2 Samuel 7: 1-11, 16, Luke 1: 26-38

The last candle on the Advent wreath is for Mary. But the first reading is not a prophecy from Isaiah as it has been in the previous three weeks. Instead we have a story about King David. And it is an interesting story.

David had spent his adult life constantly on the move, but now, as king, he is able to settle down. He builds himself a house; not quite a palace but a fine house made of cedar wood. And now, enjoying some respite from fighting battles, he hits on the idea of building a house for God. After all, he says, surely it is time God has a house too? So he calls the prophet Nathan, suggests the idea to him, and gratifyingly receives a positive response.

David has grand ideas. Being an extrovert he is the sort of person who finds it easier to think when throwing ideas around with other people. Nathan, however is an introvert, and introverts need to sleep on things and to remove themselves from distractions. So that night, Nathan’s head is full of questions. A house for God? Is that a good idea? God has never had a house. Ever since Israel can remember, God has been on the move, travelling with his people. And if God had a house, wouldn’t that change the nature of God? Mightn’t building a house be like trying to pin God down and keep him in one place inside four walls? Have not temples always testified more to the prestige of the one who builds it than to the divinity it is supposed to be dedicated to?

Nathan eventually falls asleep and he dreams; and in his dream God speaks, confirming all his misgivings. But God also tells Nathan something else. God does not want a house for himself, God wants to give David a house. Not a cedar palace with four walls like the one David has built for himself but a royal lineage otherwise known as ‘the house of David’. God tells Nathan to tell David ‘Your house will endure and your kingdom for ever; your throne shall stand firm to eternity.’ A son is promised. And it is from this promise that the prophets dream their messianic dreams of a peaceful kingdom that knows no end.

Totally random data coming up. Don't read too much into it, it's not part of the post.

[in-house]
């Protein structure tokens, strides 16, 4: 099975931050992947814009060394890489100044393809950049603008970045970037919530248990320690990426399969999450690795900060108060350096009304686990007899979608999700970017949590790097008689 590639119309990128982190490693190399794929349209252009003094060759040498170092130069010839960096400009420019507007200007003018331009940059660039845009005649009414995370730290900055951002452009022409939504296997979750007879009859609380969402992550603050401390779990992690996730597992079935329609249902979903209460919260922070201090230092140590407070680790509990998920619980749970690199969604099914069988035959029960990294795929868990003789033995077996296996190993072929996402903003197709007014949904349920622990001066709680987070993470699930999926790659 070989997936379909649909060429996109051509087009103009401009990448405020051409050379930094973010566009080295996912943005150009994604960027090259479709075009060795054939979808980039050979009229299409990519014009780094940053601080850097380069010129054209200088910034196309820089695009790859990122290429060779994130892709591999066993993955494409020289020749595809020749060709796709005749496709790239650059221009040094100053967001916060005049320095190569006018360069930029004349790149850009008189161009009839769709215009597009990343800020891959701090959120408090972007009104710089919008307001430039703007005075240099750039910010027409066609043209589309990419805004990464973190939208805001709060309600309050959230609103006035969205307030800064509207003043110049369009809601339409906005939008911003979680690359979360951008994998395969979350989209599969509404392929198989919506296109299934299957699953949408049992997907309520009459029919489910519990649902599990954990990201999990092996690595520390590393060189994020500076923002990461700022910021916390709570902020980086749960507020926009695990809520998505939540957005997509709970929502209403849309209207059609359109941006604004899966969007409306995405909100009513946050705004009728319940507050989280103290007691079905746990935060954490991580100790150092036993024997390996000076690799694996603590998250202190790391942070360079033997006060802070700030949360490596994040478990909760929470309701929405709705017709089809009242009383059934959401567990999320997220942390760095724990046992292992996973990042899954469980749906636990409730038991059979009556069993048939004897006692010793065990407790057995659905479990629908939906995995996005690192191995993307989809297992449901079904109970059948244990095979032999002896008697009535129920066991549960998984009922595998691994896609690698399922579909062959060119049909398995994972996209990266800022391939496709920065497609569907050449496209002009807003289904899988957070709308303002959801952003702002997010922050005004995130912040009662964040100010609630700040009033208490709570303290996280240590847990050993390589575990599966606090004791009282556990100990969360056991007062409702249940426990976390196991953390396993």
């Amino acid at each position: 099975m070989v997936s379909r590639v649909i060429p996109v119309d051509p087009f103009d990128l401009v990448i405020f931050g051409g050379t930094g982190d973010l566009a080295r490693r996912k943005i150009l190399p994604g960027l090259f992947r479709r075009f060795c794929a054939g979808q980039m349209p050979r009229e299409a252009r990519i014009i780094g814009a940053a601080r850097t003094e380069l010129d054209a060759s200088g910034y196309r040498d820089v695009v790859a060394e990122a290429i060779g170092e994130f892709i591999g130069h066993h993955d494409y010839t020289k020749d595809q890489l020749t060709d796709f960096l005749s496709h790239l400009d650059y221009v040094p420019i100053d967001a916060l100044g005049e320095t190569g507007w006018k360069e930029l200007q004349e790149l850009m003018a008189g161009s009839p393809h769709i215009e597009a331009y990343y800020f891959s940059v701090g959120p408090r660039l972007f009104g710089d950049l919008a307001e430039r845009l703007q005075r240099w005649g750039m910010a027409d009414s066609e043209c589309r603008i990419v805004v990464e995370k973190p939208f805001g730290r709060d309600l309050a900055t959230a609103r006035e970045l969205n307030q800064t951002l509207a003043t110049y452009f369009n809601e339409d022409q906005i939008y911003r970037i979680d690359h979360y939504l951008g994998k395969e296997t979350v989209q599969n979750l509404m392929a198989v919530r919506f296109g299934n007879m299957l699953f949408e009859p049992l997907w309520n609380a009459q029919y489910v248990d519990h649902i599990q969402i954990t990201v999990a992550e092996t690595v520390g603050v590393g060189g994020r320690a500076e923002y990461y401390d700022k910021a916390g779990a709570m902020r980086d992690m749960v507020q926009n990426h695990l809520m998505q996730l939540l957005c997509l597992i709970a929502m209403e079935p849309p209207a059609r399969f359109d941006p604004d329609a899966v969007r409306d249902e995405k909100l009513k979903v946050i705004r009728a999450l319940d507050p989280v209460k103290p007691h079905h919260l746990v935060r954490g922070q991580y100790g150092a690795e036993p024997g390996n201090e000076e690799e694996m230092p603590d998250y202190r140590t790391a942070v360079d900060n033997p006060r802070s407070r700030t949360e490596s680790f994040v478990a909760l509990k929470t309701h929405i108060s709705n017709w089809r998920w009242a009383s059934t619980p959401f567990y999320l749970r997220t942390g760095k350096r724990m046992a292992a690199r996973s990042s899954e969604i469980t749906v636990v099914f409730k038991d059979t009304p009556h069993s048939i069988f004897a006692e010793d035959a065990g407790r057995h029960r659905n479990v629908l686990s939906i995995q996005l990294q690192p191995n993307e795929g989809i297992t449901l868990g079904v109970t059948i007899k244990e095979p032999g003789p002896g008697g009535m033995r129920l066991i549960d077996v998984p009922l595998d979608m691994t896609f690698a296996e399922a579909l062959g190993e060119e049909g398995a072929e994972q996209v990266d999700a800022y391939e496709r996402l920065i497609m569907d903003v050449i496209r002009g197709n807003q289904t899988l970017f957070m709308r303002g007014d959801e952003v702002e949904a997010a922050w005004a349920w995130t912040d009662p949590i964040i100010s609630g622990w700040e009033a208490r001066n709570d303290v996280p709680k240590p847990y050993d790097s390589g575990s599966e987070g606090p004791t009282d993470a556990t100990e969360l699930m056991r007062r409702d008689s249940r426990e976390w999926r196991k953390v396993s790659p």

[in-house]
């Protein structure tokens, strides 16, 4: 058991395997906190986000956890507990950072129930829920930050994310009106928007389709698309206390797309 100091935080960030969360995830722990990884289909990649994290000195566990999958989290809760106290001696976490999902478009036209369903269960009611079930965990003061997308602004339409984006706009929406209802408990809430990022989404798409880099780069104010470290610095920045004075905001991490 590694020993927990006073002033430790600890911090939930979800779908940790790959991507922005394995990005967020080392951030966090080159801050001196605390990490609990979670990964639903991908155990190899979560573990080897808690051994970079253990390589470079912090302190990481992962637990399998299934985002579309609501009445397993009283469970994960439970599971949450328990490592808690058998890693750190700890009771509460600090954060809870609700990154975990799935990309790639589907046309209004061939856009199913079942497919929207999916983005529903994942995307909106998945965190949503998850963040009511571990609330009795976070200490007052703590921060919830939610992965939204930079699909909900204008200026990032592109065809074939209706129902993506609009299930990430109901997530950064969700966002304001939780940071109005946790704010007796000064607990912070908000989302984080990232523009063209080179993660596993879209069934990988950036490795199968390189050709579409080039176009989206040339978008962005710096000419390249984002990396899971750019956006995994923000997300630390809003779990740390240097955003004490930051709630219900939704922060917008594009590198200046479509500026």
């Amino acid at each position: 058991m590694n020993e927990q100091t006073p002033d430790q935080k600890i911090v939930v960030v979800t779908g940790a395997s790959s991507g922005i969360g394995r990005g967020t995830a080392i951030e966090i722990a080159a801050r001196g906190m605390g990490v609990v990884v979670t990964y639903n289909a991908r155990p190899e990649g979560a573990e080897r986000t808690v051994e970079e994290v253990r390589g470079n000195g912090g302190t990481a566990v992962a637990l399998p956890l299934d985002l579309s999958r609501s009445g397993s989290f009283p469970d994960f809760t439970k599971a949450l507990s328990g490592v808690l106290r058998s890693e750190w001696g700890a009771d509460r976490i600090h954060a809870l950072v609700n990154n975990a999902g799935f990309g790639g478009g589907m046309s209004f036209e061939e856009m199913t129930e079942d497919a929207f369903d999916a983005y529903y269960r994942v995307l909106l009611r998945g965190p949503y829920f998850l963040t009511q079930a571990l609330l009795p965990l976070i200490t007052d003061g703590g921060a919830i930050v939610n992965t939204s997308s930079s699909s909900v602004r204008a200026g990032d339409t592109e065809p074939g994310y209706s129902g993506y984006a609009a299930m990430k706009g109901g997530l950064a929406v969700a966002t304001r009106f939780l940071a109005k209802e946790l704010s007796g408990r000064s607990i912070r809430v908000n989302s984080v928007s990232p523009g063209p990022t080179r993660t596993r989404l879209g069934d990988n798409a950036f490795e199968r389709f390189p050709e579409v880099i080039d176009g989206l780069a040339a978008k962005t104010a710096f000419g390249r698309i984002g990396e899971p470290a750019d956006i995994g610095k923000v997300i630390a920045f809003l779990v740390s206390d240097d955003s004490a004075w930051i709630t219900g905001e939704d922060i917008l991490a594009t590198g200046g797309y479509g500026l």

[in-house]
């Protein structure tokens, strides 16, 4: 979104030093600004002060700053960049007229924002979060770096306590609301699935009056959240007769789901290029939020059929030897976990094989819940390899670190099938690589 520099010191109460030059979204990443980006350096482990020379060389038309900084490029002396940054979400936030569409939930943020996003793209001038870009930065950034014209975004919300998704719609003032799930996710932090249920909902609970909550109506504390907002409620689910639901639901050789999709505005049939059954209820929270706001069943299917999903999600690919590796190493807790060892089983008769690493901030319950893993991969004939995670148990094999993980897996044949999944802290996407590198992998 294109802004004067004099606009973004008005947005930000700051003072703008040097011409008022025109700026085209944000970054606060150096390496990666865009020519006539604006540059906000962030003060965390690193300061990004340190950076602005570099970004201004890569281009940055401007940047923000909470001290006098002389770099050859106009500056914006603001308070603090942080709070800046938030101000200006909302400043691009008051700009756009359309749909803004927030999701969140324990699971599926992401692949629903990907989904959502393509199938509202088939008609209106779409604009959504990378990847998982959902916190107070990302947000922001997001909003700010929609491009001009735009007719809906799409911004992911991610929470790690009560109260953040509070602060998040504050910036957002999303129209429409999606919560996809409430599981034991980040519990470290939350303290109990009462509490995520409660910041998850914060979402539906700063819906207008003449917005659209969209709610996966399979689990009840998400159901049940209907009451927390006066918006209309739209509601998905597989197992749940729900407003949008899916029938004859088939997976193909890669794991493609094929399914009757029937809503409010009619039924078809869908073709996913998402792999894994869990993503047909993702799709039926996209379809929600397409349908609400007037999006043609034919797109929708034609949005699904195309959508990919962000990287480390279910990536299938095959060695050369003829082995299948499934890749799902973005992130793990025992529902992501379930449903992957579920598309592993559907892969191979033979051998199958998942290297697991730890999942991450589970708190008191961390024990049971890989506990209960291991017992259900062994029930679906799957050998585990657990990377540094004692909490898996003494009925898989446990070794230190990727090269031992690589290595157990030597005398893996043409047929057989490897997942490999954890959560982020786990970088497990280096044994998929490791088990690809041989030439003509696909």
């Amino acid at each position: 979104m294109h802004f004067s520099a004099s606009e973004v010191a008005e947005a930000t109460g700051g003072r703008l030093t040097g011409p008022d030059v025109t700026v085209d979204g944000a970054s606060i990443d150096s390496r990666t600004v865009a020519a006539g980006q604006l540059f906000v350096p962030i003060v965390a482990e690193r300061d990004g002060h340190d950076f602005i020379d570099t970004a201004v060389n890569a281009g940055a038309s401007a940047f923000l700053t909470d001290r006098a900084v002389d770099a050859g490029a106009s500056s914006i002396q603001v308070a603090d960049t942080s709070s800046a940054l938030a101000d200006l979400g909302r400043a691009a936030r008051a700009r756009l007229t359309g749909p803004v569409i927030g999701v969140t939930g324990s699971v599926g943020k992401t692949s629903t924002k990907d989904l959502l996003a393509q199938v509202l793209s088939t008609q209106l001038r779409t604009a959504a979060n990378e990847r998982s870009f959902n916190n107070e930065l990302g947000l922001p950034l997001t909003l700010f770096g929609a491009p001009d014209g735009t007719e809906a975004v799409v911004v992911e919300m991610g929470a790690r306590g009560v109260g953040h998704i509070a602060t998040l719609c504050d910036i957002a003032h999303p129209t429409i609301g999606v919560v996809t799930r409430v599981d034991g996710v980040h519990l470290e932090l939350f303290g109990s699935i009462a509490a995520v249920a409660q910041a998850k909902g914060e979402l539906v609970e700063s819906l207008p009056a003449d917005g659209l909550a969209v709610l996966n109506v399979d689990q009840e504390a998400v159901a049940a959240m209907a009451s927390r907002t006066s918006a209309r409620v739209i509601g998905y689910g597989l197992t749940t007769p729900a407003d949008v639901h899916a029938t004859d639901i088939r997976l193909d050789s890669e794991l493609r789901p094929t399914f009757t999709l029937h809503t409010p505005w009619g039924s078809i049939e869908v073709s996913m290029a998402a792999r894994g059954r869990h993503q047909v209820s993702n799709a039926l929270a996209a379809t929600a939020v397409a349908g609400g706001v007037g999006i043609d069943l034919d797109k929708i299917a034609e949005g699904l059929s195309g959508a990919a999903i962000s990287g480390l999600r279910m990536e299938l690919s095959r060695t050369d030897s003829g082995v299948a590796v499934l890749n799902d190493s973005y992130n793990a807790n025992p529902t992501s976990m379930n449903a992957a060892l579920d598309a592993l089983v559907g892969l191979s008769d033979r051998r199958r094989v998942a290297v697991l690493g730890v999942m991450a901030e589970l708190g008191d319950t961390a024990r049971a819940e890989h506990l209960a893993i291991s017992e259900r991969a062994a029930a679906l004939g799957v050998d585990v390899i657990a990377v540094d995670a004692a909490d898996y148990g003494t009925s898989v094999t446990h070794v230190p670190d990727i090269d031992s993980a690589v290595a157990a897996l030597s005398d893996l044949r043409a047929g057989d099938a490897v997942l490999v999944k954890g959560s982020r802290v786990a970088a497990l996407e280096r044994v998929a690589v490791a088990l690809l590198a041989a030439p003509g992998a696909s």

And now we see why the lectionary places this reading with the story of the annunciation today. The Son, the Prince of Peace, that is promised is still far into the future. As the carol goes ‘To you in David’s town this day is born of David’s line, a Saviour who is Christ the Lord and this shall be the sign:’ This is the house promised to David. A promise made like that to Abraham before him. Abraham was promised the birth of a nation and in our first reading today, David is promised he will have a house. But not a brick kind of house, instead God means a royal lineage. We are familiar with terms like the House of Windsor and the House of the Plantagenet’s, but David would not have understood ‘house’ in this way. And, like Abraham, David will not see this fulfilled in his lifetime and so must trust that God will keep his word.

And, of course, God is telling not just of a different kind of house but of a quite different kind of king. The Messiah will be both David’s descendant and the Son of God. And this new king will be quite different from other kings. This new king will model kingship as God wants it to be understood. Not a king of power but a king who serves the poor. Not a king of wealth but a king who fights the injustice of the powerful. Not a king born in a palace or a fine cedar house but a king born in a stable.